2 Minutes With … Rachel Brandt, Head of Creative at Code3
Rachel Brandt leads the creative team at Code3, an agency operating at the intersection of creative, media and commerce. She specializes in digital creative development and leading client relationships with deep knowledge across verticals. Some of her favorite accomplishments at Code3 include helping Chipotle grow its digital business, spreading important information about Covid-19 with Meta campaigns for state health departments, rebranding Duff & Phelps as Kroll, and guiding newer brands like Tractor Beverage to market.
We spent two minutes with Rachel to learn more about her background, her creative inspirations, and recent work she's admired.
Rachel, tell us...
Where you grew up, and where you live now.
I grew up in Yorktown Heights, New York. I currently live in Los Angeles.
How you first realized you were creative.
I realized I was creative when I stopped thinking of "creative" as a concrete identity and started to see it as a mindset—a way of approaching little moments throughout the day.
A person you idolized creatively early on.
Shel Silverstein made language fun for me at a young age. Writing is not a strength of mine, so I've always really admired creative writers.
A moment from high school or college that changed your life.
Interning at Saatchi & Saatchi in college and falling in love with both advertising and California simultaneously.
A visual artist or band/musician you admire.
A book, movie, TV show or podcast you recently found inspiring.
I've only listened to two episodes so far, but 70 Over 70 has me pretty inspired. I love the idea that when you spend your life working on things you love, you never need to retire. We're in a "young" industry, but we only get more capable with age. How can we lean into that instead of fear it?
Your favorite fictional character.
Hermione Granger. Obviously.
Someone or something worth following in social media.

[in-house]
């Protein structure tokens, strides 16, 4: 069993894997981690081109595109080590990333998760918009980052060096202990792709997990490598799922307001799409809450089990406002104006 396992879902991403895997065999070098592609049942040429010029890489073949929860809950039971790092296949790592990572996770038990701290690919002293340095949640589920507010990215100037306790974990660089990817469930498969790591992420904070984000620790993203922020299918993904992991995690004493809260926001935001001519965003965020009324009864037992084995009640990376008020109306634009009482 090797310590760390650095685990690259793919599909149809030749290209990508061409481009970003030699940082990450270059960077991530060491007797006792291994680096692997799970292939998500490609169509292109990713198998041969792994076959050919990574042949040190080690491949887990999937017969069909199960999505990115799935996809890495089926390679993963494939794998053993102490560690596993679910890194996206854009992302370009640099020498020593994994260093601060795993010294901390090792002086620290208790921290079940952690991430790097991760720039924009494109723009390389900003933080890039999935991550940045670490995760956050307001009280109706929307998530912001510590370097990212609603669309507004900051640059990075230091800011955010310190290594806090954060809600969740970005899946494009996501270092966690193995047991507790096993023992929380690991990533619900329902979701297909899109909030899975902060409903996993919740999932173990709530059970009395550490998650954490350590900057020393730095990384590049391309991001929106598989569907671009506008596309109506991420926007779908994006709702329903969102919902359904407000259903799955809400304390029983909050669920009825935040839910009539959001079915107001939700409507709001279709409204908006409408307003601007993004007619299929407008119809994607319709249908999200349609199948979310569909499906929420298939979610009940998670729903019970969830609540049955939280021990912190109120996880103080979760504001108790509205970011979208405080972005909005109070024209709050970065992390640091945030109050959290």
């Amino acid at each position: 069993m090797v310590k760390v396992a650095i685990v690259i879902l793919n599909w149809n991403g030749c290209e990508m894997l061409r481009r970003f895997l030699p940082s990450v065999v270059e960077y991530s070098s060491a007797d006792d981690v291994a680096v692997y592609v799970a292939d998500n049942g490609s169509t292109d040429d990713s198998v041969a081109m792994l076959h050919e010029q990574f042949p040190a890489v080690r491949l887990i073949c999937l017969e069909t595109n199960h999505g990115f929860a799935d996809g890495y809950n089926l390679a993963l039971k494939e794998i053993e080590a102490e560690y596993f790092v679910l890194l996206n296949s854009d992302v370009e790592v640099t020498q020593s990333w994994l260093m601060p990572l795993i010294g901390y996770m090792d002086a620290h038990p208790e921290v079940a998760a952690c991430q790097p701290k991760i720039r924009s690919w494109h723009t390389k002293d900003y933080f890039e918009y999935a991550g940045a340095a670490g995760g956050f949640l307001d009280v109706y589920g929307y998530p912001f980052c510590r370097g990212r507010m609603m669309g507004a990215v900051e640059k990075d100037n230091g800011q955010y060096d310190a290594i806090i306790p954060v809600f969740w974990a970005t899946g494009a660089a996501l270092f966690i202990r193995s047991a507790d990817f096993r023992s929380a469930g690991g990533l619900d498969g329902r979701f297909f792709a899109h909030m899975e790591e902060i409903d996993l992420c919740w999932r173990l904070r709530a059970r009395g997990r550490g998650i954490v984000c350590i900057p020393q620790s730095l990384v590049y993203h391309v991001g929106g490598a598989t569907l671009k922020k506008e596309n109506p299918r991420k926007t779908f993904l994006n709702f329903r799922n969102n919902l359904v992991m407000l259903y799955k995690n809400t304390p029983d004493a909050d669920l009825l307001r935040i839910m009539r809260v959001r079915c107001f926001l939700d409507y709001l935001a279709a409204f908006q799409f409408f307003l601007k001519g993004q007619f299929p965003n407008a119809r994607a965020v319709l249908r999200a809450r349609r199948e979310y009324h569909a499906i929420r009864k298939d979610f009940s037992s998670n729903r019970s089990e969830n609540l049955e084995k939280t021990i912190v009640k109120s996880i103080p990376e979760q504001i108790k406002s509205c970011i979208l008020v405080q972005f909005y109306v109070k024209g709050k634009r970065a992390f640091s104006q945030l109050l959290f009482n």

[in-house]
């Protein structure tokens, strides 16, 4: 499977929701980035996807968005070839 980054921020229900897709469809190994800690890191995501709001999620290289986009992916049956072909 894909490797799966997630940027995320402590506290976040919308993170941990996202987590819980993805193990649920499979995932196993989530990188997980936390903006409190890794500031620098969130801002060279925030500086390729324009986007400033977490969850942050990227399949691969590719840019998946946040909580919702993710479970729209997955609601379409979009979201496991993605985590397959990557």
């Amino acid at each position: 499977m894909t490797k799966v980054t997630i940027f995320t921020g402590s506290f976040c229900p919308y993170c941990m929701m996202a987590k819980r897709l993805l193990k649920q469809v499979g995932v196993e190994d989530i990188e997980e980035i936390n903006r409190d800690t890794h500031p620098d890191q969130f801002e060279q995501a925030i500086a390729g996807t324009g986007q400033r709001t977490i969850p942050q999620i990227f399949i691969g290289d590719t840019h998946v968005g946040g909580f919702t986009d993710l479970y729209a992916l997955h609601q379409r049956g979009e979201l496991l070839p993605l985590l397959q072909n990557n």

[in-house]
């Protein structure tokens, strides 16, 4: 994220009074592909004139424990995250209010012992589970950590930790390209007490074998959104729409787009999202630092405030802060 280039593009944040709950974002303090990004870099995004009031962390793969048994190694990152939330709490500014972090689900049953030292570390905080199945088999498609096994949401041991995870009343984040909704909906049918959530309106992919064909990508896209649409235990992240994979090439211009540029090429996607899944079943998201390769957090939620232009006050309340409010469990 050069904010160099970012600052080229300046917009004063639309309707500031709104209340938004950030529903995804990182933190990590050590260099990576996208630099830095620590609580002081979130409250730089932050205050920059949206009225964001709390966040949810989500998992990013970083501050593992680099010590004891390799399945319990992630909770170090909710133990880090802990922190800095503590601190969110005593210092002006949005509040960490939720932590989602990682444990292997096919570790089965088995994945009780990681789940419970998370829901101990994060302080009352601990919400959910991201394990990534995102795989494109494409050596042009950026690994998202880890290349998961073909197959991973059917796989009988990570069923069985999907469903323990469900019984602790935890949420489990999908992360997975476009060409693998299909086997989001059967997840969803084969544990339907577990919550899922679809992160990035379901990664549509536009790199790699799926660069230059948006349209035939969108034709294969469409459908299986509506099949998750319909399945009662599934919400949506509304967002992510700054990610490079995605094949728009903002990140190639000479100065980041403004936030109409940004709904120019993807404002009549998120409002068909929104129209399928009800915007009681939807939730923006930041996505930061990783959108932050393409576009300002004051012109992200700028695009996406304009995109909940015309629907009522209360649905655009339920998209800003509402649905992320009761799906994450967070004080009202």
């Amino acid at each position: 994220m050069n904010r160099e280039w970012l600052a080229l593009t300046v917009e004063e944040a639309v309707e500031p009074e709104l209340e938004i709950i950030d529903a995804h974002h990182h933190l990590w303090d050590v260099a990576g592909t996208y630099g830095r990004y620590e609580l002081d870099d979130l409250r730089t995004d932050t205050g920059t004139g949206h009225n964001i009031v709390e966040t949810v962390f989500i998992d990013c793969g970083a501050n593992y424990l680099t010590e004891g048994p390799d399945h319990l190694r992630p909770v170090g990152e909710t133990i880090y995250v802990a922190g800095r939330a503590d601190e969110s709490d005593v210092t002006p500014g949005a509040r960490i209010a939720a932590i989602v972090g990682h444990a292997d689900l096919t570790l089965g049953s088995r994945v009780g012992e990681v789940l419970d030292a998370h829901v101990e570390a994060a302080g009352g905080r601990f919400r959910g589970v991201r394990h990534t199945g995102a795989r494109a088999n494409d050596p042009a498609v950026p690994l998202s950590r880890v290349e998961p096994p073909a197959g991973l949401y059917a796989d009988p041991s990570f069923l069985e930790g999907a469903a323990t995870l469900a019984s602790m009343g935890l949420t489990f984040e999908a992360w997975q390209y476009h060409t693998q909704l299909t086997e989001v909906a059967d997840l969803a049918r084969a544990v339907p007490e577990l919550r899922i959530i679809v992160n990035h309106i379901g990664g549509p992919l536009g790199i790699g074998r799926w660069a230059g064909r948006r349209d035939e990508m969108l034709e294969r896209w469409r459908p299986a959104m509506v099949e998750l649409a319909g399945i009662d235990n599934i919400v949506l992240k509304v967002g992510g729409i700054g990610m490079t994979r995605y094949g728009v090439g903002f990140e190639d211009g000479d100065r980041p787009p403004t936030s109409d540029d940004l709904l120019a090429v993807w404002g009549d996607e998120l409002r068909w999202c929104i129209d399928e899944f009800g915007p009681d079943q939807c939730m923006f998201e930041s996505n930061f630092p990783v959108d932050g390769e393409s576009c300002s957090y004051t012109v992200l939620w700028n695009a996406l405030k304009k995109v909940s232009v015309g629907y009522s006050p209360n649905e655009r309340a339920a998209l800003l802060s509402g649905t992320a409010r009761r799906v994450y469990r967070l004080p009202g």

Harvard Business Review is a great follow with helpful tips and reminders on how to manage a team and set up an environment for creativity to thrive.
How Covid-19 changed your life, personally or professionally.
There is no doubt that Covid-19 has been an incredibly challenging time, and I'm reminded how important it is, both personally and professionally, to surround yourself with people who energize you.
One of your favorite creative projects you've ever worked on.
Working on the Treatment Box, as part of "The Truth About Opioids" campaign. This was an enormous effort and involved a lot of incredibly talented people. While I played a very small role, it is one of the highlights of my career, for the impact and importance in our world today.
A recent project you're proud of.
I can't decide! Which is an awesome feeling. I'm most proud of the way we work—our team has changed how advertising is done—every person on our team is a "maker" and it helps us meet the insane content needs that brands have today. Here's just a little snippet of what we've accomplished in the past six months.
Someone else's work that inspired you years ago.
Jim Krantz is an incredible photographer whom I had the privilege of working with a few years back. His work has such a cool vibe, and I love his perspective.
Someone else's work you admired lately.
My sister-in-law actually recently released a video game for kids exploring the inside of a cell. She's a scientist and did all the art herself. I'm totally inspired by it.
Your main strength as a creative person.
I'm not sure it's specific to being a creative person, but I think positivity is my biggest strength. I am definitely a "How can we fill the glass?" kind of person, which usually is where new ideas come from.
Your biggest weakness.
I eat dessert for breakfast.
One thing that always makes you happy.
I wrap up many of my days chatting with our creative director, Aislinn Shevlin. It's never scheduled but we instinctively know to call each other. It's a great moment, out of the day-to-day of the work, that fills me up with possibilities for what's ahead.
One thing that always makes you sad.
When brands don't see or take their social responsibility seriously.
What you'd be doing if you weren't in advertising.
I think spaces have such a huge impact on our lives. If I weren't in advertising, I'd be an interior designer—focused on designing spaces that maximize creativity.